Could we just talk for a minute about the creepiness of the song, “Baby, It’s Cold Outside?”
If for some inexplicable reason you haven’t heard this song in one of its many iterations at the mall or on holiday radio stations, it goes way back to 1944. I know, because I looked it up on Wikipedia, which describes the song as a “call and response” between a man and a woman, originally identified in the song sheet – creepily – as “mouse” and “wolf.”
Clearly, this was before “no” meant “no,” and a wolf whistle was … what, a compliment?
Here are some lyrics: The woman says, “I really can’t stay,” and the man says, “But Baby, it’s cold outside.” Then:
“I’ve got to go away”
“But Baby, it’s cold outside.””
“This evening has been”
“Been hoping that you’d drop in”
“So very nice”
“I’ll hold your hands, they’re just like ice.”
Okay, so we go from maybe he’s concerned about her safety in hazardous weather, to, he probably doesn’t actually give a crap about her safety or the hazardous weather. He just wants her to stay for two reasons: she’s there, and she has a pulse! He can work with that!
Also: he calls her “Beautiful,” and “Baby.” Does he even know her name? Does it matter?
I’m sorry; I was an English major in college. I can’t help myself.
But at best it’s awkward. Later on, she says flat out, “The answer is no.”
Then, as Bill Cosby’s dates allegedly wondered, “What’s in this drink?”
Meanwhile, he says, “What’s the sense in hurtin’ my pride?” Yes, because it’s all about you! Followed by, “How can you do this thing to me?” Seriously? Is he Charlie Rose, casually standing around naked after his shower? Or maybe he’s Matt Lauer, with his secret Austin Powers: International Man of Mystery buttons under his desk that lock the office door? What’s missing, Harvey Weinstein telling her that either she’ll never work in this town again, and/or he’s going after her family?
And toward the end, when she repeats, “I really can’t stay,” he says, “Get over that hold out,” or “old out,” I can’t really tell, but it sounds a little bit like the tone has turned from playful to: I already paid for your drink; let’s cut to the chase! I’m on the clock here!
Then in unison – symbolic unison, my English major self says – they both sing, “Baby, it’s cold outside.” And suddenly everything’s supposed to be peachy.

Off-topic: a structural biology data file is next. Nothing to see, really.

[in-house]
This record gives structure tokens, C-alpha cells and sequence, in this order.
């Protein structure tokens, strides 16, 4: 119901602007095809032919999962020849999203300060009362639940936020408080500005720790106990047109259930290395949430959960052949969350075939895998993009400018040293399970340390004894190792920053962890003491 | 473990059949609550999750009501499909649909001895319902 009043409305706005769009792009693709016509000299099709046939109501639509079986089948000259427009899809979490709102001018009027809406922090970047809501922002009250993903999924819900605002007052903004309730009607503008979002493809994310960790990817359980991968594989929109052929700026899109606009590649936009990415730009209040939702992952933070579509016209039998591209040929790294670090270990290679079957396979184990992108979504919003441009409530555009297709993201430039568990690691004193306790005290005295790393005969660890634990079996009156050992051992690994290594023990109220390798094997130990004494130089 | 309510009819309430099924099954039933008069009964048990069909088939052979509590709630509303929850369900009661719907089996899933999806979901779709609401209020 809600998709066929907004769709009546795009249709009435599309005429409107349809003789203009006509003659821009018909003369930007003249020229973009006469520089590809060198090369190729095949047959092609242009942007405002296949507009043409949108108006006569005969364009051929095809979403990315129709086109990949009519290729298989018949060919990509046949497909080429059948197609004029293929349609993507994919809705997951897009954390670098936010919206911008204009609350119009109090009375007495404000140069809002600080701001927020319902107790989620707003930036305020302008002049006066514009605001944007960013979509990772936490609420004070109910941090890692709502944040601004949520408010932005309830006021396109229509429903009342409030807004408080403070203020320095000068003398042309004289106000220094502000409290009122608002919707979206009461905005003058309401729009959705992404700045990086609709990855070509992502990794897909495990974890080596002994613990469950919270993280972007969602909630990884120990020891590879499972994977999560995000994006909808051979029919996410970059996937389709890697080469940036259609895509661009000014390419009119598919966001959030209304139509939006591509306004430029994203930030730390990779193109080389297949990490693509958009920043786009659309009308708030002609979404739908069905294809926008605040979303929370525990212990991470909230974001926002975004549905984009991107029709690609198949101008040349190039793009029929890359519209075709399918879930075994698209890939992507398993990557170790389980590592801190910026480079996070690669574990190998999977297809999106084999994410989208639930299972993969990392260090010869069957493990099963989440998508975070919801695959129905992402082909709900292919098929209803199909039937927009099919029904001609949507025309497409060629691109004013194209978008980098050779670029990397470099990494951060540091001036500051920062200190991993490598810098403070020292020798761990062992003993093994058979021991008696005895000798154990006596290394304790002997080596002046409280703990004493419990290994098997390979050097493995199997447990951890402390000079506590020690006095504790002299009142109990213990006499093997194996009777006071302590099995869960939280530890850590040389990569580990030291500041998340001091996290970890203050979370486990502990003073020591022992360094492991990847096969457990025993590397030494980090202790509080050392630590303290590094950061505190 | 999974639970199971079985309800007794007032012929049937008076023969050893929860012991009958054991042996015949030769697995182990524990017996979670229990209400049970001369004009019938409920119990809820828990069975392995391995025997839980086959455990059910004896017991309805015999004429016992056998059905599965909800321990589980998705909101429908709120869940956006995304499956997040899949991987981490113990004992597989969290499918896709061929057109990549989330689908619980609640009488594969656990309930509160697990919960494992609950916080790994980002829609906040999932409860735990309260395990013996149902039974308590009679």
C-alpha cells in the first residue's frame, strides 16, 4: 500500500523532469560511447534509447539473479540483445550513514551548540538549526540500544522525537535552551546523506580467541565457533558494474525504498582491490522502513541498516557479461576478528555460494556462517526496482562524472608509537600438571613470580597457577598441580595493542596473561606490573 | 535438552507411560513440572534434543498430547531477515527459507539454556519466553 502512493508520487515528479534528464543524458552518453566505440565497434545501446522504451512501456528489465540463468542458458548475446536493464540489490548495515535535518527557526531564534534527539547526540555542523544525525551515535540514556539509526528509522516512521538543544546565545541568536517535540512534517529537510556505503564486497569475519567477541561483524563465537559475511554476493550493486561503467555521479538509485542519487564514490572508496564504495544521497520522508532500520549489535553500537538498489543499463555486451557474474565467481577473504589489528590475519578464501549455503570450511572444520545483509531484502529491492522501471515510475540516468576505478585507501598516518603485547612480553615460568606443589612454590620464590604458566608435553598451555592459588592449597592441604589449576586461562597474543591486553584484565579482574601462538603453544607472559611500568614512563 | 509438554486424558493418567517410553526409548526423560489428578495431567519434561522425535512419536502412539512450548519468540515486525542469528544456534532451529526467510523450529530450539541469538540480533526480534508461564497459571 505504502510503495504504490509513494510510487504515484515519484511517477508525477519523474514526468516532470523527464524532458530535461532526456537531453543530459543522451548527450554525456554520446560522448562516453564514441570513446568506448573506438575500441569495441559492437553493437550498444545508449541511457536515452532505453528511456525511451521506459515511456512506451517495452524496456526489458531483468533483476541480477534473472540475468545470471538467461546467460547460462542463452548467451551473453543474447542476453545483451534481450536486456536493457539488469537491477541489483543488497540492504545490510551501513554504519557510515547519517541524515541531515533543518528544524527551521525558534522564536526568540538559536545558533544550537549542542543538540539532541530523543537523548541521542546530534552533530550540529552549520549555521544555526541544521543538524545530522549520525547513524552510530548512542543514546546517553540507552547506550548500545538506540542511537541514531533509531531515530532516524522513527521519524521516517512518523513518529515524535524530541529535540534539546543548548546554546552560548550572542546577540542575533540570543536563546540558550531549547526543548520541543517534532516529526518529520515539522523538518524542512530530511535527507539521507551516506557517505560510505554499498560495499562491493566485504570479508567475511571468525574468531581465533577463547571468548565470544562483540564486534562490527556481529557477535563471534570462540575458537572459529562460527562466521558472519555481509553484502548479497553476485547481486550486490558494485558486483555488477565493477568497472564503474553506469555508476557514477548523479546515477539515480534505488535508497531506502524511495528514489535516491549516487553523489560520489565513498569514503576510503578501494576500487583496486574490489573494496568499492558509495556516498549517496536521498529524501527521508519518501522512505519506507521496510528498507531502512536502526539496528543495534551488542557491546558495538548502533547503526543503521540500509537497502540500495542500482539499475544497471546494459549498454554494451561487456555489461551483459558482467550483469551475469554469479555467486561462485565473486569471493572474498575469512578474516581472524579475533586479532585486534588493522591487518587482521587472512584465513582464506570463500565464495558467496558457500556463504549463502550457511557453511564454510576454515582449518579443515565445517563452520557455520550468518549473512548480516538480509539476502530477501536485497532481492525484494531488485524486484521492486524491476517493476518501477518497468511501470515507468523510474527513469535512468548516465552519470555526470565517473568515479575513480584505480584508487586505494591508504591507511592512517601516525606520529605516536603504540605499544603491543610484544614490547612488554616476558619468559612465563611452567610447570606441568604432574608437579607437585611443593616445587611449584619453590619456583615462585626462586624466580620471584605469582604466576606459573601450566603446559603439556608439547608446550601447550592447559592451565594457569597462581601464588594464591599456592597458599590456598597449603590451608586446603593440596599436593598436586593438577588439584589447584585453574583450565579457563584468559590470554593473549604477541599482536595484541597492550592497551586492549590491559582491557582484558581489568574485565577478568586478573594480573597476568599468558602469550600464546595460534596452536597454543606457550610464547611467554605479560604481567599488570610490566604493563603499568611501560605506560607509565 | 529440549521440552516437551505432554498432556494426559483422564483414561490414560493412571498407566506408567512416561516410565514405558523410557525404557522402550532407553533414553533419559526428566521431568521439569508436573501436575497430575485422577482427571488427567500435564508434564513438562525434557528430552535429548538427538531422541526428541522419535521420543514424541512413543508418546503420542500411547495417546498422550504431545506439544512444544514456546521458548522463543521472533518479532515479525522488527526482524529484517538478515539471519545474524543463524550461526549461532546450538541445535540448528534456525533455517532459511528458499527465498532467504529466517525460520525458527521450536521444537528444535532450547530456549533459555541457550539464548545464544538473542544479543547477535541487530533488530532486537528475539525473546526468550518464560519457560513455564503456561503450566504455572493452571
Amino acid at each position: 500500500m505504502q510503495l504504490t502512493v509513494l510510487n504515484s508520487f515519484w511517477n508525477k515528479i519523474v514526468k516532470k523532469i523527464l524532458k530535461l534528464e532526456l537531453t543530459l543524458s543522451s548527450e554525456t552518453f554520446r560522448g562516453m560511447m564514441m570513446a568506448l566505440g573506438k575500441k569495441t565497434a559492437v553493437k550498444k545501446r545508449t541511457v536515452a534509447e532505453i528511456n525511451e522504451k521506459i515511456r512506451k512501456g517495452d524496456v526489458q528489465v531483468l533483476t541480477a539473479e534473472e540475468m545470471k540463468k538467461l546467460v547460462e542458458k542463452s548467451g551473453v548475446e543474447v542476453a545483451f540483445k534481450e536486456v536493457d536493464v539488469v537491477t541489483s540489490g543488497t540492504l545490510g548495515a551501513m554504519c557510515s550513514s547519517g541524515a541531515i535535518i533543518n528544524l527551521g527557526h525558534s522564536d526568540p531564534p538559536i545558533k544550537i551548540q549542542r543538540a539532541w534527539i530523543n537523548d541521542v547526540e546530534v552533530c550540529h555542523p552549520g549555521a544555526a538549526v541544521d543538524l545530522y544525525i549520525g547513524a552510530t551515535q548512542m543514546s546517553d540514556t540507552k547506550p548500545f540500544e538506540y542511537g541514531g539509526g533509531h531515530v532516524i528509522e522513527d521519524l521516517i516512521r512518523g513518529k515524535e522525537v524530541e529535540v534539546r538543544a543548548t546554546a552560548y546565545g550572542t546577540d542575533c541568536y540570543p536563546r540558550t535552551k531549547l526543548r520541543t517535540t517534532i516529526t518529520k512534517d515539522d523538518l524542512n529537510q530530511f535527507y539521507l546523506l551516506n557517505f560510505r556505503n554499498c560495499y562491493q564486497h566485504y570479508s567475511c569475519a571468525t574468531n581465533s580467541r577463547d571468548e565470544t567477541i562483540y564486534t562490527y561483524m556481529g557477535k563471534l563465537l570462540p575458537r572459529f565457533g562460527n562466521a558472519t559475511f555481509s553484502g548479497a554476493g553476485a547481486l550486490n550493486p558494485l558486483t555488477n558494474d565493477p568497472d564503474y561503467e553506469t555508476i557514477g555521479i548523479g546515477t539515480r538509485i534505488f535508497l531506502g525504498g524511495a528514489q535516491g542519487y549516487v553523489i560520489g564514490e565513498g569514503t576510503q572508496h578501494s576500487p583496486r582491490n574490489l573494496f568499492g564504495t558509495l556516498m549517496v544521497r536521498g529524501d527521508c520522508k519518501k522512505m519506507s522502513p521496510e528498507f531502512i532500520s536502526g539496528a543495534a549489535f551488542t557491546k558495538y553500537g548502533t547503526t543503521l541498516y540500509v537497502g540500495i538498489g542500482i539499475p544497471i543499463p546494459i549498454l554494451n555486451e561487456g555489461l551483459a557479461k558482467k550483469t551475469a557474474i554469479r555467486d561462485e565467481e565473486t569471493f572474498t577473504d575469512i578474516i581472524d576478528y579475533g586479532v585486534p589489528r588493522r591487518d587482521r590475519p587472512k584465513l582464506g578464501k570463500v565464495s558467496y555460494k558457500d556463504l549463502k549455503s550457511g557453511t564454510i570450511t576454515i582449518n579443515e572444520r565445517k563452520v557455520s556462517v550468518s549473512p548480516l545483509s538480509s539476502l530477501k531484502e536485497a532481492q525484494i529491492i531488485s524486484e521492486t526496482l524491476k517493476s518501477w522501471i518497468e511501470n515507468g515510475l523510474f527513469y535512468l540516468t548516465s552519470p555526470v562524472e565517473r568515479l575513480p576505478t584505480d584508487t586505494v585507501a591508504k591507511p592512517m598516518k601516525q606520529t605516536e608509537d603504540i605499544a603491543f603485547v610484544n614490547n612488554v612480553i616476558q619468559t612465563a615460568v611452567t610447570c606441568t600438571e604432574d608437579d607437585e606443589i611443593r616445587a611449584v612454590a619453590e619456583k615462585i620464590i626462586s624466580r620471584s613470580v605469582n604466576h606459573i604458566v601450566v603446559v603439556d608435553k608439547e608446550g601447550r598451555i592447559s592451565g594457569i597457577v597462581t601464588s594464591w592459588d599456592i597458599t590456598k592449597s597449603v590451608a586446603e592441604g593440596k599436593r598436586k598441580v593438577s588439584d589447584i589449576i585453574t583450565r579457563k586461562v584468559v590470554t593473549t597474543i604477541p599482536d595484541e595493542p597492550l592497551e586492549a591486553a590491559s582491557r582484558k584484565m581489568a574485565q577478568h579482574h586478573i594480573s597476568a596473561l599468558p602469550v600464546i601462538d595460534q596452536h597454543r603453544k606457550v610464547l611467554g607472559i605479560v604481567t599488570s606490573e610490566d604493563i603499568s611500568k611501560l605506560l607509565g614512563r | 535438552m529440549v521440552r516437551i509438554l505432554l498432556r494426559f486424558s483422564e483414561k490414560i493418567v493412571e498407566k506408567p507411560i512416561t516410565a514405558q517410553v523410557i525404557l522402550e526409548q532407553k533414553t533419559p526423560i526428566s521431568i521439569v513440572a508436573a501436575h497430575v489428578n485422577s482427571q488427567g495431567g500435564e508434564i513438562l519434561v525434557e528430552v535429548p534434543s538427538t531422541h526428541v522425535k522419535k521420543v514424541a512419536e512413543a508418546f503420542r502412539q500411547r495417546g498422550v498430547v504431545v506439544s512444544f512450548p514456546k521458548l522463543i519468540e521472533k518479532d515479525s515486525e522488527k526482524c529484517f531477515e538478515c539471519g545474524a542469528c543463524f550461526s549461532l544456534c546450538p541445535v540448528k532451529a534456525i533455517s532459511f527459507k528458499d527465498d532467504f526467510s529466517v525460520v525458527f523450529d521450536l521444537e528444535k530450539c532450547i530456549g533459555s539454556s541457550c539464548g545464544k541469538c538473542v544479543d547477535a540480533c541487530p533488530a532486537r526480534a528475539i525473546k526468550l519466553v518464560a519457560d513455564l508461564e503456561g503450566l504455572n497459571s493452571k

Now, I’m going to come right out and say, the song is catchy. It’s clever, and the tune kind of gets into your head. The Dean Martin version is very good. My personal favorite rendition is by Brian Setzer, who also adds a delightful guitar solo, with Ann-Margaret, whose singing voice is as lovely as ever.
But the giant elephant in the room is the clear fact that the guy is not going to take no for an answer.
What’s in this drink?
“I Believe in Christmas.”
Changing the subject: You know my love for Hallmark movies. In fact, I even own a shirt that says, “All I want to do is drink tea, bake Christmas cookies, and watch Hallmark movies.” I adore Hallmark Christmas movies. But just like the phenomenon I have previously mentioned, about the hair of the leading men and ladies dyed a shade too dark, there’s just a shade too much Santa.
“I just want my son to believe in Santa Claus.”
“We all need to believe in Christmas Magic.”
See, the thing is, Christmas is a holiday dedicated to celebrating the birth of Jesus Christ! Christ, Christmas… the reason for the season… And frankly, why go to great lengths to make your kid believe in Santa Claus – I admit, I’ve done it, once snipping a curly lock of snowy chest hair off of our liver-and-white Springer Spaniel, Penny, and pretending to find some of Santa’s beard hair, which, I acknowledge, was weird – when, eventually, they’re going to suspect that maybe, just maybe, it was not actually Santa?
Instead, we see supernatural Santa doing magic, matchmaking, transporting from the North Pole to a train, to a street in a small Hallmark town, putting up roadblocks to delay the wrong suitor so that the right suitor can finally make his move. We see a magic stocking acting as a sort of divine Providence. We see Santa’s wife having her own powers, going around helping people find love. We see Santa’s daughter helping people and actually finding love. We see Santa’s lovable and sometimes cranky elves busy making toys in undercover towns in the far north. We see Santa’s reindeer… well, they don’t have speaking parts, but still. And kids write letters that are like prayers… to Santa!
It’s not about Santa! Believe it or not, it’s not even about presents!
Similarly, Easter is not actually about a large rodent tenderly breaking into your home and placing candy and toys in baskets lined with plastic grass, although some might argue that Peeps are heavenly, and so are malted eggs, and of course jelly beans.
© Janet Farrar Worthington